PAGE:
White People Fighting

“Let me tell you what fair means. Fair means one side got exactly what they wanted in a way the other side can’t complain about. There’s no such thing as fair.”

So explained the character of John Dutton to his young grandson on a recent episode of the television series, Yellowstone. He was using an account of buffalo, Indians, and the U.S. Army in American history to teach the young boy a life lesson. 

There is much about popular culture I struggle to explain and most of what I cannot understand I do not desire to learn. But I do think I have put my finger on the reason this program is so wildly popular. 

Yellowstone is virtually unique. It is scandalous, when a popular television program today presents something you will be hard pressed to find anywhere else in contemporary entertainment — white people fighting.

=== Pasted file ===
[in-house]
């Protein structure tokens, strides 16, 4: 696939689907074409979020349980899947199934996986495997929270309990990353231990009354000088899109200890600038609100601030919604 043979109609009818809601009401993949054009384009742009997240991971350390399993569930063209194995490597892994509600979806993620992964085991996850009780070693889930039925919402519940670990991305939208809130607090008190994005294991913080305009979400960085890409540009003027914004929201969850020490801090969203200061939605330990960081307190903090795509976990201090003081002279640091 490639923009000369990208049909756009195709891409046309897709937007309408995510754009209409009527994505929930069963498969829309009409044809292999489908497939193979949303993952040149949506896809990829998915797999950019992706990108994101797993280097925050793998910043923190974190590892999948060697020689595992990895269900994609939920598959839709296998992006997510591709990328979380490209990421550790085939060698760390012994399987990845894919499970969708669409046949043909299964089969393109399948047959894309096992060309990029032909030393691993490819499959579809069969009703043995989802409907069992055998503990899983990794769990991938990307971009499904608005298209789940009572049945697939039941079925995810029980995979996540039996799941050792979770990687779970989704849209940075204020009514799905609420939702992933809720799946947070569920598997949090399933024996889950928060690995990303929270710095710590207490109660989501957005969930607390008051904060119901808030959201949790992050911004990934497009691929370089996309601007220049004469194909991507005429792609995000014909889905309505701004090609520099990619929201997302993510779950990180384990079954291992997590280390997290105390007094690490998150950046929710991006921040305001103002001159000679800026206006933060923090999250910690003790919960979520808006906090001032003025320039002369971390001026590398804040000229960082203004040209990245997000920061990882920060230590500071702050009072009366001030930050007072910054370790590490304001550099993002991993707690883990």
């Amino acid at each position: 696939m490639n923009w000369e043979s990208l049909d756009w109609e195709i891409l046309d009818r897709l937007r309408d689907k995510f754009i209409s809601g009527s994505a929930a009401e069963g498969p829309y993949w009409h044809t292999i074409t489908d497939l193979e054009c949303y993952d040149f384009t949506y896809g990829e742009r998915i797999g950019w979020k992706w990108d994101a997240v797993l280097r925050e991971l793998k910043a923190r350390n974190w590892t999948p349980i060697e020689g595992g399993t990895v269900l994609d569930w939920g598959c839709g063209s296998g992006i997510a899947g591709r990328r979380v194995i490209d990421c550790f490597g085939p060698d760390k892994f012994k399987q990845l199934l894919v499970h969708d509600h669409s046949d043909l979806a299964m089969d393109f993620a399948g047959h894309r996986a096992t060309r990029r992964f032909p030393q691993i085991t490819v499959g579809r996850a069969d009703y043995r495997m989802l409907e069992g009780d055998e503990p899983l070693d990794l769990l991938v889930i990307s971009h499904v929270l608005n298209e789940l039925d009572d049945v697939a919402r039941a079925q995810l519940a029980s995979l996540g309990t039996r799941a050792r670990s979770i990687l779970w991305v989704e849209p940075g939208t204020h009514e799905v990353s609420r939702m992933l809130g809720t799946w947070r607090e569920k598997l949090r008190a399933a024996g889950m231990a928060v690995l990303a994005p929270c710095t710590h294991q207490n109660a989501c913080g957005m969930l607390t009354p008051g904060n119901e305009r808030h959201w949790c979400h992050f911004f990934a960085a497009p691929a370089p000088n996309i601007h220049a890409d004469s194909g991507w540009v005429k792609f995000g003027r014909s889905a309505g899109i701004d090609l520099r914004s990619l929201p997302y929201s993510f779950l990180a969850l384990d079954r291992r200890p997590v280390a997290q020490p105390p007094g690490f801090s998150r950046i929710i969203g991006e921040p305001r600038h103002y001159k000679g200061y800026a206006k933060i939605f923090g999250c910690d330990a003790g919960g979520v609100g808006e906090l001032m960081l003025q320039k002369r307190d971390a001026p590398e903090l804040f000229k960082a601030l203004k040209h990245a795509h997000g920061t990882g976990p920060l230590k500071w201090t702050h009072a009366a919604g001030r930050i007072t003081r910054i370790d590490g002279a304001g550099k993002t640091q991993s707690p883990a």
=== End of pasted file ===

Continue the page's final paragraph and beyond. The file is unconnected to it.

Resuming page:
The storyline follows the Dutton family of Montana. Patriarch John Dutton (Kevin Costner) refers to the massive ranch he owns as “my kingdom” and not only declares, but demonstrates aptly that he intends to fight for it and keep it in spite of the multitudinous and consistent attacks he, his family, and his subordinates have encountered in the four seasons the show has aired. These attacks come from the likes of national parks, land developers, and an Indian reservation with whom he subsequently makes an alliance.

John Dutton is almost the epitome of what the left hates the most. He is white, male, over fifty, conservative, extremely wealthy, and staunchly possessive of the land he owns. And it’s not the financial value of the land that stirs him. When pressed by his daughter to sell the ranch to avoid the price of defending it, he tells her this is something he cannot do. “I made a promise…not one inch.”